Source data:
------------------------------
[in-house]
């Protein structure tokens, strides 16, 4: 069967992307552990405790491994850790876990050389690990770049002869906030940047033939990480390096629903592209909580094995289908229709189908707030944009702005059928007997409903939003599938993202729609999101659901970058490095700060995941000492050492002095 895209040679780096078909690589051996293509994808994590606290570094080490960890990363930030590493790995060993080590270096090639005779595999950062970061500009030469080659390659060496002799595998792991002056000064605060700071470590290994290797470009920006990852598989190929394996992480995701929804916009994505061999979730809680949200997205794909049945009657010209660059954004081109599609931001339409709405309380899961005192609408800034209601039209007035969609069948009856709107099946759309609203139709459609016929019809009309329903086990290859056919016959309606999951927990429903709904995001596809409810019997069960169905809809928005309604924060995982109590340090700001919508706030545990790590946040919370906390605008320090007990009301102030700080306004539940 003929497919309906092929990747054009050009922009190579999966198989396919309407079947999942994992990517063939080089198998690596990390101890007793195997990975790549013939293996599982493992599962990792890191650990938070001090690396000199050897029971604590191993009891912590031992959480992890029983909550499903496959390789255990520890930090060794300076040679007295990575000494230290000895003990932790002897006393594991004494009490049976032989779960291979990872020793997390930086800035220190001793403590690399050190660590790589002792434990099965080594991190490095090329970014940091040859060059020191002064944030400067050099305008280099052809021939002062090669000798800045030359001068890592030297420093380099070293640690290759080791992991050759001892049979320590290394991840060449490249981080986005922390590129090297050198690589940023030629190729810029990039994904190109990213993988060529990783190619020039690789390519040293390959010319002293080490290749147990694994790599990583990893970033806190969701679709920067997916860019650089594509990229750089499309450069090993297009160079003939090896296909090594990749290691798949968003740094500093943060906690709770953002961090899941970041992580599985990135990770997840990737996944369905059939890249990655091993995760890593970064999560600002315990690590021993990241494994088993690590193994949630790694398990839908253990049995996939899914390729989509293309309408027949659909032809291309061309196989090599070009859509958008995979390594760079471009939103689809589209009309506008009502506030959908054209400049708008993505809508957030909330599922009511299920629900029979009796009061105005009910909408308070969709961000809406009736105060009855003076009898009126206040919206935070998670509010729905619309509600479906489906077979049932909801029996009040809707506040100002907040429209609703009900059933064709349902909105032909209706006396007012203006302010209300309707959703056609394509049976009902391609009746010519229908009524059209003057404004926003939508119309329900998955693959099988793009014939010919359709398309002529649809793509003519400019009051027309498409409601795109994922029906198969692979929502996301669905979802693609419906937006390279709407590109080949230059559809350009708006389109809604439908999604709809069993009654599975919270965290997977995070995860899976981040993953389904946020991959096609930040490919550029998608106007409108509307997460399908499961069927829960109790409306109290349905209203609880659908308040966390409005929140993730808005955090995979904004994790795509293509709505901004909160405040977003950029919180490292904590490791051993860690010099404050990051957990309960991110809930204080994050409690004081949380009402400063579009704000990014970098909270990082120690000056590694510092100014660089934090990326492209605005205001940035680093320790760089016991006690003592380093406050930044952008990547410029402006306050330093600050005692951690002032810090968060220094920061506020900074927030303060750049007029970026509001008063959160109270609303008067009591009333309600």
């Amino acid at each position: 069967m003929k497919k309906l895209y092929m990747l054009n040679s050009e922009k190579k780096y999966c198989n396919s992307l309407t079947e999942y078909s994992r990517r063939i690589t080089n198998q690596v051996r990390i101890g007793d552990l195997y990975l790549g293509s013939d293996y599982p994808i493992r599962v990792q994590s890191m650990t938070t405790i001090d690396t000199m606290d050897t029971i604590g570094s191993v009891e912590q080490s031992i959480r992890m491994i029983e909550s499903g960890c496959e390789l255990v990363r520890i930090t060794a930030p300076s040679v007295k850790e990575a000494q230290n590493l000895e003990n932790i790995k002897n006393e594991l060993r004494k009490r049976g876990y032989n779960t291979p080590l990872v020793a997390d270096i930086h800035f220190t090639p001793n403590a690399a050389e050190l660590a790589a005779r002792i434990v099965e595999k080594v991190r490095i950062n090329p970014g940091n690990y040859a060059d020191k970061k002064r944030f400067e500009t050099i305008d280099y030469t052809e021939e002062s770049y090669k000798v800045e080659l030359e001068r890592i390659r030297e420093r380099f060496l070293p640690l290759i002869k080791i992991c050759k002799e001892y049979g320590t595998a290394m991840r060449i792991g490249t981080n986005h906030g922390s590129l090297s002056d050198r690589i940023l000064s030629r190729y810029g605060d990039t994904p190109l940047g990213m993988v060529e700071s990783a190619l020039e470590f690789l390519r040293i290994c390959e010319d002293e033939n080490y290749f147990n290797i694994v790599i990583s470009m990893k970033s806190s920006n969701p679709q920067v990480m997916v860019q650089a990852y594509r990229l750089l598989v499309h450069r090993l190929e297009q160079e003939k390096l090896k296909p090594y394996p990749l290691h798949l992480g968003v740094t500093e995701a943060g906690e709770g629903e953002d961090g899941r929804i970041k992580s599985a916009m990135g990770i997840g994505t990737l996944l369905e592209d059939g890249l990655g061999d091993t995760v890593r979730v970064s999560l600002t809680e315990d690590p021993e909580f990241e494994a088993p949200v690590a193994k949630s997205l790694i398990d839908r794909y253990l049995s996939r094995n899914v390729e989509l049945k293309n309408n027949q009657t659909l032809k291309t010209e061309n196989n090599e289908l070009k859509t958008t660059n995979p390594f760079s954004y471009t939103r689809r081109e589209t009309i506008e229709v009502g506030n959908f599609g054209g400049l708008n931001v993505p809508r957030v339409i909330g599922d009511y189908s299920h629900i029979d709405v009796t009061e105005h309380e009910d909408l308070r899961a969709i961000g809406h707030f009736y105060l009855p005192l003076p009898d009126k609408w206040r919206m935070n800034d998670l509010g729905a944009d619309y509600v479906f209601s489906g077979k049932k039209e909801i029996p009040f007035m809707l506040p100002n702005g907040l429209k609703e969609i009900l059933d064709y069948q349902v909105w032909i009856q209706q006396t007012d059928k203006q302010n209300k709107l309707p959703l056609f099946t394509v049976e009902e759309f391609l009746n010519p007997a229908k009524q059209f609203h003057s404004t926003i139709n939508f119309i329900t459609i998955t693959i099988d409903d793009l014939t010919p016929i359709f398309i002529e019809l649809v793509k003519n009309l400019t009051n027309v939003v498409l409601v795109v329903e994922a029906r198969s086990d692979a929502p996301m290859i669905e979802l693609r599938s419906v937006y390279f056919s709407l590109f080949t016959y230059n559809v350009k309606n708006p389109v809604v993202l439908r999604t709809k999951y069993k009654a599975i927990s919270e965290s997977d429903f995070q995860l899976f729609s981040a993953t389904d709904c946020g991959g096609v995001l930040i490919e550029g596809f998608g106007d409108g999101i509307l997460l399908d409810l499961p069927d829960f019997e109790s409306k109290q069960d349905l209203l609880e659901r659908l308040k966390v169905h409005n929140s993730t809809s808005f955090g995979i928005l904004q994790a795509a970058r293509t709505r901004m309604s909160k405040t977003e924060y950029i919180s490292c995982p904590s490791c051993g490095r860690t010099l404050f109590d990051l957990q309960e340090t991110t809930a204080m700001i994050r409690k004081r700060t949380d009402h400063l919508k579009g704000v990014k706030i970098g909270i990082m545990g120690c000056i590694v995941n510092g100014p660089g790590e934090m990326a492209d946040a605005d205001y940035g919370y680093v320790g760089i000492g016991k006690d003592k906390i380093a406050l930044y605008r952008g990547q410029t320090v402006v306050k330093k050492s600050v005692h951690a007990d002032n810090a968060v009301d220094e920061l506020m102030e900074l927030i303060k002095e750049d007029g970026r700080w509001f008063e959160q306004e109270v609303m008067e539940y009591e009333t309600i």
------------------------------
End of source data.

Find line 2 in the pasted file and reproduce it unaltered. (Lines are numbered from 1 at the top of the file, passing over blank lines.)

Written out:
């Protein structure tokens, strides 16, 4: 069967992307552990405790491994850790876990050389690990770049002869906030940047033939990480390096629903592209909580094995289908229709189908707030944009702005059928007997409903939003599938993202729609999101659901970058490095700060995941000492050492002095 895209040679780096078909690589051996293509994808994590606290570094080490960890990363930030590493790995060993080590270096090639005779595999950062970061500009030469080659390659060496002799595998792991002056000064605060700071470590290994290797470009920006990852598989190929394996992480995701929804916009994505061999979730809680949200997205794909049945009657010209660059954004081109599609931001339409709405309380899961005192609408800034209601039209007035969609069948009856709107099946759309609203139709459609016929019809009309329903086990290859056919016959309606999951927990429903709904995001596809409810019997069960169905809809928005309604924060995982109590340090700001919508706030545990790590946040919370906390605008320090007990009301102030700080306004539940 003929497919309906092929990747054009050009922009190579999966198989396919309407079947999942994992990517063939080089198998690596990390101890007793195997990975790549013939293996599982493992599962990792890191650990938070001090690396000199050897029971604590191993009891912590031992959480992890029983909550499903496959390789255990520890930090060794300076040679007295990575000494230290000895003990932790002897006393594991004494009490049976032989779960291979990872020793997390930086800035220190001793403590690399050190660590790589002792434990099965080594991190490095090329970014940091040859060059020191002064944030400067050099305008280099052809021939002062090669000798800045030359001068890592030297420093380099070293640690290759080791992991050759001892049979320590290394991840060449490249981080986005922390590129090297050198690589940023030629190729810029990039994904190109990213993988060529990783190619020039690789390519040293390959010319002293080490290749147990694994790599990583990893970033806190969701679709920067997916860019650089594509990229750089499309450069090993297009160079003939090896296909090594990749290691798949968003740094500093943060906690709770953002961090899941970041992580599985990135990770997840990737996944369905059939890249990655091993995760890593970064999560600002315990690590021993990241494994088993690590193994949630790694398990839908253990049995996939899914390729989509293309309408027949659909032809291309061309196989090599070009859509958008995979390594760079471009939103689809589209009309506008009502506030959908054209400049708008993505809508957030909330599922009511299920629900029979009796009061105005009910909408308070969709961000809406009736105060009855003076009898009126206040919206935070998670509010729905619309509600479906489906077979049932909801029996009040809707506040100002907040429209609703009900059933064709349902909105032909209706006396007012203006302010209300309707959703056609394509049976009902391609009746010519229908009524059209003057404004926003939508119309329900998955693959099988793009014939010919359709398309002529649809793509003519400019009051027309498409409601795109994922029906198969692979929502996301669905979802693609419906937006390279709407590109080949230059559809350009708006389109809604439908999604709809069993009654599975919270965290997977995070995860899976981040993953389904946020991959096609930040490919550029998608106007409108509307997460399908499961069927829960109790409306109290349905209203609880659908308040966390409005929140993730808005955090995979904004994790795509293509709505901004909160405040977003950029919180490292904590490791051993860690010099404050990051957990309960991110809930204080994050409690004081949380009402400063579009704000990014970098909270990082120690000056590694510092100014660089934090990326492209605005205001940035680093320790760089016991006690003592380093406050930044952008990547410029402006306050330093600050005692951690002032810090968060220094920061506020900074927030303060750049007029970026509001008063959160109270609303008067009591009333309600």